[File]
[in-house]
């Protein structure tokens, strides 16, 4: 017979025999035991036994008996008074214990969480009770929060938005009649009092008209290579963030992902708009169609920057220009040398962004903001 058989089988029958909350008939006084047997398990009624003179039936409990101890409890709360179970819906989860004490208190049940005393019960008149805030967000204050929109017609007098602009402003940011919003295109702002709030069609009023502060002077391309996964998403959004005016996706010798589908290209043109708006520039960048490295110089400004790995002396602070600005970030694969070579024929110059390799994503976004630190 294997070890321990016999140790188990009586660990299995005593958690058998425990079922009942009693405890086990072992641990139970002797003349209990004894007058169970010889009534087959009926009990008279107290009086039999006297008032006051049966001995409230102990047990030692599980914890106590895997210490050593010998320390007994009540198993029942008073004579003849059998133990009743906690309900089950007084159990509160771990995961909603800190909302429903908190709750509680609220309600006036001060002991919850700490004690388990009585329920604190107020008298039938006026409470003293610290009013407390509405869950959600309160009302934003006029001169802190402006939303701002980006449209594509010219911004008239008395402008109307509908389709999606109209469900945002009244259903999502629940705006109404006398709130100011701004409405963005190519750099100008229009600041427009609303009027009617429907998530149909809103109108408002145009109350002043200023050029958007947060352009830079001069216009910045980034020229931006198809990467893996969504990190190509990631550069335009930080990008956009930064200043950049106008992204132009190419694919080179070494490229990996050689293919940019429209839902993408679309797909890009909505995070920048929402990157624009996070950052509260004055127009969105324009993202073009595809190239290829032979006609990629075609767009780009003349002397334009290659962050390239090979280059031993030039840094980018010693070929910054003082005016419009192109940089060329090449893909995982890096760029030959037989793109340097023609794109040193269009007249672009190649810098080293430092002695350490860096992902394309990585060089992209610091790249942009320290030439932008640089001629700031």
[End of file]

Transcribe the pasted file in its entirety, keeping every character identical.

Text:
[in-house]
């Protein structure tokens, strides 16, 4: 017979025999035991036994008996008074214990969480009770929060938005009649009092008209290579963030992902708009169609920057220009040398962004903001 058989089988029958909350008939006084047997398990009624003179039936409990101890409890709360179970819906989860004490208190049940005393019960008149805030967000204050929109017609007098602009402003940011919003295109702002709030069609009023502060002077391309996964998403959004005016996706010798589908290209043109708006520039960048490295110089400004790995002396602070600005970030694969070579024929110059390799994503976004630190 294997070890321990016999140790188990009586660990299995005593958690058998425990079922009942009693405890086990072992641990139970002797003349209990004894007058169970010889009534087959009926009990008279107290009086039999006297008032006051049966001995409230102990047990030692599980914890106590895997210490050593010998320390007994009540198993029942008073004579003849059998133990009743906690309900089950007084159990509160771990995961909603800190909302429903908190709750509680609220309600006036001060002991919850700490004690388990009585329920604190107020008298039938006026409470003293610290009013407390509405869950959600309160009302934003006029001169802190402006939303701002980006449209594509010219911004008239008395402008109307509908389709999606109209469900945002009244259903999502629940705006109404006398709130100011701004409405963005190519750099100008229009600041427009609303009027009617429907998530149909809103109108408002145009109350002043200023050029958007947060352009830079001069216009910045980034020229931006198809990467893996969504990190190509990631550069335009930080990008956009930064200043950049106008992204132009190419694919080179070494490229990996050689293919940019429209839902993408679309797909890009909505995070920048929402990157624009996070950052509260004055127009969105324009993202073009595809190239290829032979006609990629075609767009780009003349002397334009290659962050390239090979280059031993030039840094980018010693070929910054003082005016419009192109940089060329090449893909995982890096760029030959037989793109340097023609794109040193269009007249672009190649810098080293430092002695350490860096992902394309990585060089992209610091790249942009320290030439932008640089001629700031």